Debt levels of the United States government are currently estimated at more than $15 trillion, or roughly equal to its annual gross domestic product (GDP). The situation has arisen from spending more than the government collects in annual tax revenue. Currently, there is much debate on how to stem the tide of the rising deficit, and increasing taxes is seen as part of the solution.
Many individuals would prefer to see the government rein in its spending and see this as the only viable solution to reduce debt levels over the long haul. Others are firmly against raising taxes. Even though it would offer some solution, raising taxes isn't seen as making a worthwhile dent in entitlement programs including Medicare, Medicaid and Social Security payouts. There is also a debate over whether higher taxes actually lower tax revenue because it creates an incentive for people to work less and stay at home, rather than pay their hard-earned income to bureaucrats.

What Studies Show
Recent studies have detailed that higher tax rates result in lower tax payments from the nation's wealthier individuals. At face value, it seems logical that working less and paying less taxes is a primary response to higher tax rates. However, one recent study gave a different and more logical explanation.

"The Wealth Report" in a recent edition of The Wall Street Journal cited an academic study from Jeffrey Thompson at the University of Massachusetts that explained wealthy individuals don't work less, but get more creative in finding ways to reduce their taxable income. Selling financial assets such as stocks was specifically cited. Other potential reasons include selling assets at a loss to offset taxable income, or increasing charitable giving and related ways to lower tax expenses.

Tax Rate Vs. Tax Revenue
Another study from the National Bureau of Economic Research looked into the tradeoff of higher tax rates and tax revenue and concluded that it is best to impose low tax rates on the widest base of taxpayers to boost total tax revenues. It also suggested that wealthier taxpayers will shift to tax avoidance strategies and called into question why governments would pursue progressive tax strategies that charge wealthier individuals more than lower earners. Basically, it concluded there is little benefit to governments for pursuing the wealthy because they are quite adept at finding ways to offset taxable income.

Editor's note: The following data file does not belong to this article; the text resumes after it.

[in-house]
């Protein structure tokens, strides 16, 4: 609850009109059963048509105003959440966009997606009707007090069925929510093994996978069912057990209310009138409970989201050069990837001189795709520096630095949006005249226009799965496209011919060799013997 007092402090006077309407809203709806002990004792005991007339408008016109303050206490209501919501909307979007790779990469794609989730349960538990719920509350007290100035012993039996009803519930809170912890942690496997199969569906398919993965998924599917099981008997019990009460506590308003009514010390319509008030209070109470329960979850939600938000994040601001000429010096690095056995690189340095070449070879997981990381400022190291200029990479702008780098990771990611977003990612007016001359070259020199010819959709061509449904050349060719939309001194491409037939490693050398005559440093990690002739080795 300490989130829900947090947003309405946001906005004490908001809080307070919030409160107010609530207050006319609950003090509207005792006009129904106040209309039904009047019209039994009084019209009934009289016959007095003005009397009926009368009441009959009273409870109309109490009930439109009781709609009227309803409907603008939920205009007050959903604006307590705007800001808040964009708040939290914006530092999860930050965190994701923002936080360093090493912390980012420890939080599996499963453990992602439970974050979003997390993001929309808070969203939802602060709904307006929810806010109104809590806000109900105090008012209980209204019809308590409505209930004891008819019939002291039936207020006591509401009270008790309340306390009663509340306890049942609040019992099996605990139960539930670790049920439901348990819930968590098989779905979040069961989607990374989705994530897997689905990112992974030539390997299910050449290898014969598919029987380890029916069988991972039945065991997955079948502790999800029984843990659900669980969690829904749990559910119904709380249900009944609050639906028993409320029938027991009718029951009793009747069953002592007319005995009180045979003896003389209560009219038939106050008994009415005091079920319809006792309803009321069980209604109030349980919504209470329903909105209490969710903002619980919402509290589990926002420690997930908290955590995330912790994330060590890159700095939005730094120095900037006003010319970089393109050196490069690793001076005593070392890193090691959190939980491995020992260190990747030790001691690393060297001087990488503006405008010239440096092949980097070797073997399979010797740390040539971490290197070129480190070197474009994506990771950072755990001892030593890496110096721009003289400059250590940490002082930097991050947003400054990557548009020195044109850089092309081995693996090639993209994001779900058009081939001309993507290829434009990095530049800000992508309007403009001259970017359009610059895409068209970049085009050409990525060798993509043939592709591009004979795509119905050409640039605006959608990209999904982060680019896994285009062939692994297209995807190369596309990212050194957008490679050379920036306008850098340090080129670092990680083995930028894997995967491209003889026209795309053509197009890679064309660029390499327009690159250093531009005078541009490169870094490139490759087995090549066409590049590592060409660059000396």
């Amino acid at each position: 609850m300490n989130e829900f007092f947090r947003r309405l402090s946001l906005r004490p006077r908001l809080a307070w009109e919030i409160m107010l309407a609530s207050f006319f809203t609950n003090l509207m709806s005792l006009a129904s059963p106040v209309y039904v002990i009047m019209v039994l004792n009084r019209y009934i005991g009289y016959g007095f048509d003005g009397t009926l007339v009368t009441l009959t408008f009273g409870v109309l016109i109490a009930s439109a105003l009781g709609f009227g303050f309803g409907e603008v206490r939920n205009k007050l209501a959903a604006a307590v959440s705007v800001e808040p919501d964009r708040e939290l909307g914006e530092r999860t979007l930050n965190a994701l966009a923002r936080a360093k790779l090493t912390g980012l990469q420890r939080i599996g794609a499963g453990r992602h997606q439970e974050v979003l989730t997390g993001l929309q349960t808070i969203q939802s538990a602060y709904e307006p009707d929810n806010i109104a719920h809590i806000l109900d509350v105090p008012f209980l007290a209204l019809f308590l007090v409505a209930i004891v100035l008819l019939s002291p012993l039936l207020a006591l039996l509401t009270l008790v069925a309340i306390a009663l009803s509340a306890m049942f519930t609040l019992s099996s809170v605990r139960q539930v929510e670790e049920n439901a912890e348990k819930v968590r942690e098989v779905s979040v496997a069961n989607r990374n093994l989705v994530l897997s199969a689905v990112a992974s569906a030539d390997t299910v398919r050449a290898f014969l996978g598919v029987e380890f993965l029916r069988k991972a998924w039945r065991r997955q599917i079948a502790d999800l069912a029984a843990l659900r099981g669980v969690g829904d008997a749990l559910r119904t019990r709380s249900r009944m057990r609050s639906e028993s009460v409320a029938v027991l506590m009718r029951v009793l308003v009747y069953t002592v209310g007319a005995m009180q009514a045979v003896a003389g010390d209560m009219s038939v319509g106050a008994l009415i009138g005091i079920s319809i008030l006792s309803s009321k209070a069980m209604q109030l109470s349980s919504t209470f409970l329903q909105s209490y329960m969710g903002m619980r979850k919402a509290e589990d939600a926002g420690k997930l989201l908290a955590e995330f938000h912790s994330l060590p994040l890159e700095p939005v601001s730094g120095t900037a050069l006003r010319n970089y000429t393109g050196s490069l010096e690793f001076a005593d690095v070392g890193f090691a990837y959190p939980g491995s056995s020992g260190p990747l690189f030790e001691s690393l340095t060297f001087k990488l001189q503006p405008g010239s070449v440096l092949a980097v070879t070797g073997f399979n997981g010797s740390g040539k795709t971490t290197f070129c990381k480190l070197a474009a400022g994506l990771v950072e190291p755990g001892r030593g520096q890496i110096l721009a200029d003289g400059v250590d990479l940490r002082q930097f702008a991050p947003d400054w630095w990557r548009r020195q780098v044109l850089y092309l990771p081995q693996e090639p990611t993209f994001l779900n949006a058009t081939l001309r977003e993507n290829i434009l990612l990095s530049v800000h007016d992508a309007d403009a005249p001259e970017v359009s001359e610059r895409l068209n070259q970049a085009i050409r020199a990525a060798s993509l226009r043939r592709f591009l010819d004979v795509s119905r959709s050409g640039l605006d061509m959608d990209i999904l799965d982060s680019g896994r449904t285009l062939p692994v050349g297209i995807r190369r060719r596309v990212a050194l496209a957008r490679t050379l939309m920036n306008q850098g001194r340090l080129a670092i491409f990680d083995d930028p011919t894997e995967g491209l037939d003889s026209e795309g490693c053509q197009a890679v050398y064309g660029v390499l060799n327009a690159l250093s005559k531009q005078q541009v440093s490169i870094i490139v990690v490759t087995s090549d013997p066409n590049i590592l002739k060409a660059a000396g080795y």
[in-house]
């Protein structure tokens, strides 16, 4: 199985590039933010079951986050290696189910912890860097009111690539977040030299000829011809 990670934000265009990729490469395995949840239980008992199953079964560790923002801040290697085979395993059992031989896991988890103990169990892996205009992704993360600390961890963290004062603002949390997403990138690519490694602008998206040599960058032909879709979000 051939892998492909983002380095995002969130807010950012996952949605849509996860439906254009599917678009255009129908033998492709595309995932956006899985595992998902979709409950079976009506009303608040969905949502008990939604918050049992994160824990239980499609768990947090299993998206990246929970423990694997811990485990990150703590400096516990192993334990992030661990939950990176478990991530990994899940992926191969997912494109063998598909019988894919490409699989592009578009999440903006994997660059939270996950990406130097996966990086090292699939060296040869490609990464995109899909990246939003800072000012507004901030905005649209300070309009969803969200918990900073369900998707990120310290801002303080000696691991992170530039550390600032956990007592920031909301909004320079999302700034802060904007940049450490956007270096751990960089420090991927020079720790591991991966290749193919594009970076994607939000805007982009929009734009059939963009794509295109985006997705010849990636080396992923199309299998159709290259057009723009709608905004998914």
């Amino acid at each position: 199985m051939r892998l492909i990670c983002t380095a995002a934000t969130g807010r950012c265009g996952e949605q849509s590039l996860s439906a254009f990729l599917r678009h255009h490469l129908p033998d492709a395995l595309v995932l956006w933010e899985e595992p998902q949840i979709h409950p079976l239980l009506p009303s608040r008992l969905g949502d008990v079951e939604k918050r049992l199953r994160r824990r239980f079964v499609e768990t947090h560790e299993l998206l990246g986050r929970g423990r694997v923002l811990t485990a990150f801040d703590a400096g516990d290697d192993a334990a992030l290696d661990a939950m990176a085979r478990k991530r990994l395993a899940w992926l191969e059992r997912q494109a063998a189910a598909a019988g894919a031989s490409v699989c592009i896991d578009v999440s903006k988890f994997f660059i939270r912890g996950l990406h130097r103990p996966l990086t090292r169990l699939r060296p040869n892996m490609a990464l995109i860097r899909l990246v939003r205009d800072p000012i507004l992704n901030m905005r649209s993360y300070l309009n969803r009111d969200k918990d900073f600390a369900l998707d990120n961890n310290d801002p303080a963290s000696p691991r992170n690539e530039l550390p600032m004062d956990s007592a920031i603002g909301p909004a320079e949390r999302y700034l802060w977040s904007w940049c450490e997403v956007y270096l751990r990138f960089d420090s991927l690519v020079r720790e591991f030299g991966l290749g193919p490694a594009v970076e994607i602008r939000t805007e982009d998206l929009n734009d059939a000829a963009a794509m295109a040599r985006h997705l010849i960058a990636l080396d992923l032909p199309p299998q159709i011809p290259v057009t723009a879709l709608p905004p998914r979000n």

Of course, extremely high tax rates are seen as likely to cause any income level to work less. At the most extreme, a tax rate of 100% would surely kill off any motivation individuals have to work hard and get ahead. The Laffer Curve, created by economist Arthur Laffer, attempts to graphically illustrate the relationship between tax rates and total government revenue. Rather than prescribe specific points at which the tradeoff shifts, it does point out that there is a level at which tax rates grow excessively high and start to lower overall government tax revenues. This could stem from working less and the pursuit of tax avoidance strategies.

The Bottom Line
Overall, there is plenty of evidence to conclude that aggressively pursuing a smaller subset of taxpayers is an inefficient means to shore up the tax base. Even if it does increase tax revenues, it has little effect in making a dent on total tax revenues or reducing the massive level of government indebtedness. The rich may not work less as a result of higher taxes, but the end result is the same because it, as well as higher tax rates in general, result in creative ways for individuals to lower their taxable income.